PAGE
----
Have you ever had a theater experience that felt extraordinary?

I am often the last person to leave. Because of all these rumors and stories, you would think this would be a horrible place. But there is no place more peaceful, comfortable than being alone in a theatre. It really is the most magical feeling, just to feel protected and not alone.

Do you have a pre-show ritual?

The only ritual I have is making sure I’m warm. It takes like 45 minutes. I like to make it at home. I don’t want to worry about who can hear me.

Or a post-show ritual?

During “The Waiter” [while playing the show’s protagonist, Jenna], I did – whiskey and usually a bag of potato chips. My voice doctor at the time said, “You should leave him in the theatre. You can’t bring him home. Taking her pain home literally hurts you.” I liked it a lot. I didn’t want to leave him.

Are there any theatrical superstitions you subscribe to?

Not whistling is one of them. The other is burning a light somewhere. You never want to see a dark scene.

Have you ever had an extraordinary theatrical experience?

At Hackney Empire. in London. A place where Laurence Olivier and all the other great British actors have performed. They always talked about having ghosts. I remember arriving early one day and I could hear the locker room doors closing. I went upstairs and there was no one there.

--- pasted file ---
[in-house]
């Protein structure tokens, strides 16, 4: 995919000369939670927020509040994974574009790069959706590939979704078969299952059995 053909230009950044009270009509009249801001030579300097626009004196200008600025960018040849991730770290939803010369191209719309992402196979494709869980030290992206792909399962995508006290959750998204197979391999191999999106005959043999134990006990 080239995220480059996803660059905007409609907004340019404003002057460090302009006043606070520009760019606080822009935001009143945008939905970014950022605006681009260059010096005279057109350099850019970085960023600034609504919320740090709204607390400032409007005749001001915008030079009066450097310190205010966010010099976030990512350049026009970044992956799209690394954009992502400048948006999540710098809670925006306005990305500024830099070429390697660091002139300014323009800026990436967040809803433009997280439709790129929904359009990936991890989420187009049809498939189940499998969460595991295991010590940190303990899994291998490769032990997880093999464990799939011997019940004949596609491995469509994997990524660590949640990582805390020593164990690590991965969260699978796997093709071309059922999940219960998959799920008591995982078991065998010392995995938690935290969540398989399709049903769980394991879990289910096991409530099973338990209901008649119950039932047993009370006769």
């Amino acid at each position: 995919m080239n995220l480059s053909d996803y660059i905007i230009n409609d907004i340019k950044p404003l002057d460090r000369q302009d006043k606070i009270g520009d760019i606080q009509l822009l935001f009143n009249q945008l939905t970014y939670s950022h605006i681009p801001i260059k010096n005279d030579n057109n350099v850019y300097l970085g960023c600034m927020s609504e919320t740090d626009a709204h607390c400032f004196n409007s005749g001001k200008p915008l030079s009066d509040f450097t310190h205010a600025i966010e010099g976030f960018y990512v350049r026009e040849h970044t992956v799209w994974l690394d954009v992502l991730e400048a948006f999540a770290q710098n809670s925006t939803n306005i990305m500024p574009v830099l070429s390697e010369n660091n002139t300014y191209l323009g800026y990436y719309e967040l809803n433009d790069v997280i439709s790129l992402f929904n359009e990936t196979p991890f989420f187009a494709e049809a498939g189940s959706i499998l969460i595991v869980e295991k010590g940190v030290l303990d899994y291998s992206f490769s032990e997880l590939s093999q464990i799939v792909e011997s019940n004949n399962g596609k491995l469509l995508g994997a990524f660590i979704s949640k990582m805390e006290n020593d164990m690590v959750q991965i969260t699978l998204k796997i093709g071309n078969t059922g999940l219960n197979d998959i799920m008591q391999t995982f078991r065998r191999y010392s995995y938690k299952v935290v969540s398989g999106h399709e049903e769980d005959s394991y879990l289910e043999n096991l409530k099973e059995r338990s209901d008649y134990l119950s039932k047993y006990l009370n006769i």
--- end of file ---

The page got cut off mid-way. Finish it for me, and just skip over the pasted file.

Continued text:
Do you have a pre-show ritual?

There is a piece of chain August Wilson gave me on the opening night of my first Broadway show, “Gem of the Ocean,” and a picture of my deceased wife. This is the ritual: I blow him a kiss and hold on to this piece of chain.

Do you have a pre-show ritual?

When I go to the theater, which is usually at least an hour before the curtain, the first thing I always do is put on my costume. I don’t really do my part until I put on the costume. People make fun of me but I get really nervous if I don’t.

Or a post-show ritual?

I’m trying to be the last actor to leave the building. To be honest, it feels like I’m locking the theater for the night. I don’t know why I enjoyed it.

Is there anything special you keep in your dressing room?

I am very fond of fragrances. I have a cold mist diffuser and 12 bottles of different scents. I try to never get the same scent twice.

Are there any theatrical superstitions you subscribe to?

I’m not saying good luck. A leg is always broken. The good news is I can’t whistle. So I don’t have to worry.

Do you have a postshow ritual?

Either a hot Epsom salt bath or a cold immersion bath, which is a nightmare. And I have these air compression boots that I wear at home. If I don’t do one of these, I feel like it will affect the show the next day.

Is there anything special you keep in your dressing room?

it’s called a miraculous medal [a devotional item]. I first learned about them from my late mother. Whenever someone got sick or hurt, he would give them to people. He had one, that was very special. We grabbed it as we passed by. This means a lot to me. So when I’m nervous, this is my talisman.